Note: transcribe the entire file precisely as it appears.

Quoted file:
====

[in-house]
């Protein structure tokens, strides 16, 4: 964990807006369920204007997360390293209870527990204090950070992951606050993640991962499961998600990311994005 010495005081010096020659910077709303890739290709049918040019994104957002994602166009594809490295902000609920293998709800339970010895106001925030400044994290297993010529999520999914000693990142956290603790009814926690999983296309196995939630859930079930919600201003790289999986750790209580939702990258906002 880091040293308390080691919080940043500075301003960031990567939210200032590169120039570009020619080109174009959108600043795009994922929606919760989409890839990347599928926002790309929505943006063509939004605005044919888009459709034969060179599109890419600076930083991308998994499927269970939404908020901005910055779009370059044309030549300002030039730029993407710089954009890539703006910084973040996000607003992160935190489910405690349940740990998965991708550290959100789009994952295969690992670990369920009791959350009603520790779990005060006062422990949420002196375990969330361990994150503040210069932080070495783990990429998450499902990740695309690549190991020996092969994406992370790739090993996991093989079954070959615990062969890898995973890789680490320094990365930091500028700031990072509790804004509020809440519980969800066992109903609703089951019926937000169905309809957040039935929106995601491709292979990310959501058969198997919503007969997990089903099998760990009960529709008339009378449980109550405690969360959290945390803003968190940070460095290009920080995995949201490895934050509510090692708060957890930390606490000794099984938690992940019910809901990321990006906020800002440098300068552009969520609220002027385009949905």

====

[in-house]
């Protein structure tokens, strides 16, 4: 964990807006369920204007997360390293209870527990204090950070992951606050993640991962499961998600990311994005 010495005081010096020659910077709303890739290709049918040019994104957002994602166009594809490295902000609920293998709800339970010895106001925030400044994290297993010529999520999914000693990142956290603790009814926690999983296309196995939630859930079930919600201003790289999986750790209580939702990258906002 880091040293308390080691919080940043500075301003960031990567939210200032590169120039570009020619080109174009959108600043795009994922929606919760989409890839990347599928926002790309929505943006063509939004605005044919888009459709034969060179599109890419600076930083991308998994499927269970939404908020901005910055779009370059044309030549300002030039730029993407710089954009890539703006910084973040996000607003992160935190489910405690349940740990998965991708550290959100789009994952295969690992670990369920009791959350009603520790779990005060006062422990949420002196375990969330361990994150503040210069932080070495783990990429998450499902990740695309690549190991020996092969994406992370790739090993996991093989079954070959615990062969890898995973890789680490320094990365930091500028700031990072509790804004509020809440519980969800066992109903609703089951019926937000169905309809957040039935929106995601491709292979990310959501058969198997919503007969997990089903099998760990009960529709008339009378449980109550405690969360959290945390803003968190940070460095290009920080995995949201490895934050509510090692708060957890930390606490000794099984938690992940019910809901990321990006906020800002440098300068552009969520609220002027385009949905």